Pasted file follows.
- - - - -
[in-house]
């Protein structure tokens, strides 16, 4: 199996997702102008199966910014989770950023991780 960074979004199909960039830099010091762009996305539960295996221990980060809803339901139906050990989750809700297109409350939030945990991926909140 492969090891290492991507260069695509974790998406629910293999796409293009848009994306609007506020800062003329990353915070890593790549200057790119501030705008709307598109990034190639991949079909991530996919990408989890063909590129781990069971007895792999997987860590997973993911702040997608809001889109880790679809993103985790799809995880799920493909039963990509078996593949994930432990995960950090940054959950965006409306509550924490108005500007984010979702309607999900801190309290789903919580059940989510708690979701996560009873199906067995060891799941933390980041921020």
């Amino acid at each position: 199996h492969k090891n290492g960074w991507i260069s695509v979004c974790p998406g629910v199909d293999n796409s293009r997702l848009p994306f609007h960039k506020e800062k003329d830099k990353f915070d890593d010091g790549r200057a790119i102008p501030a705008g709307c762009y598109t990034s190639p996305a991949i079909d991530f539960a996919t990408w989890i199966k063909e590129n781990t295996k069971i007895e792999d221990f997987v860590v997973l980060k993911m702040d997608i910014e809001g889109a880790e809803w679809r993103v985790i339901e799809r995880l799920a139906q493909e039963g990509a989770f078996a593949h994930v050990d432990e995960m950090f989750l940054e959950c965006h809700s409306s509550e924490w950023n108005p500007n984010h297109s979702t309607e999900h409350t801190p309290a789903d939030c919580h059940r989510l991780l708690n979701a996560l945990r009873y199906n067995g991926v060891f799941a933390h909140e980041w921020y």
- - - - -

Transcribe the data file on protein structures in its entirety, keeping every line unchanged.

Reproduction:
[in-house]
């Protein structure tokens, strides 16, 4: 199996997702102008199966910014989770950023991780 960074979004199909960039830099010091762009996305539960295996221990980060809803339901139906050990989750809700297109409350939030945990991926909140 492969090891290492991507260069695509974790998406629910293999796409293009848009994306609007506020800062003329990353915070890593790549200057790119501030705008709307598109990034190639991949079909991530996919990408989890063909590129781990069971007895792999997987860590997973993911702040997608809001889109880790679809993103985790799809995880799920493909039963990509078996593949994930432990995960950090940054959950965006409306509550924490108005500007984010979702309607999900801190309290789903919580059940989510708690979701996560009873199906067995060891799941933390980041921020």
């Amino acid at each position: 199996h492969k090891n290492g960074w991507i260069s695509v979004c974790p998406g629910v199909d293999n796409s293009r997702l848009p994306f609007h960039k506020e800062k003329d830099k990353f915070d890593d010091g790549r200057a790119i102008p501030a705008g709307c762009y598109t990034s190639p996305a991949i079909d991530f539960a996919t990408w989890i199966k063909e590129n781990t295996k069971i007895e792999d221990f997987v860590v997973l980060k993911m702040d997608i910014e809001g889109a880790e809803w679809r993103v985790i339901e799809r995880l799920a139906q493909e039963g990509a989770f078996a593949h994930v050990d432990e995960m950090f989750l940054e959950c965006h809700s409306s509550e924490w950023n108005p500007n984010h297109s979702t309607e999900h409350t801190p309290a789903d939030c919580h059940r989510l991780l708690n979701a996560l945990r009873y199906n067995g991926v060891f799941a933390h909140e980041w921020y």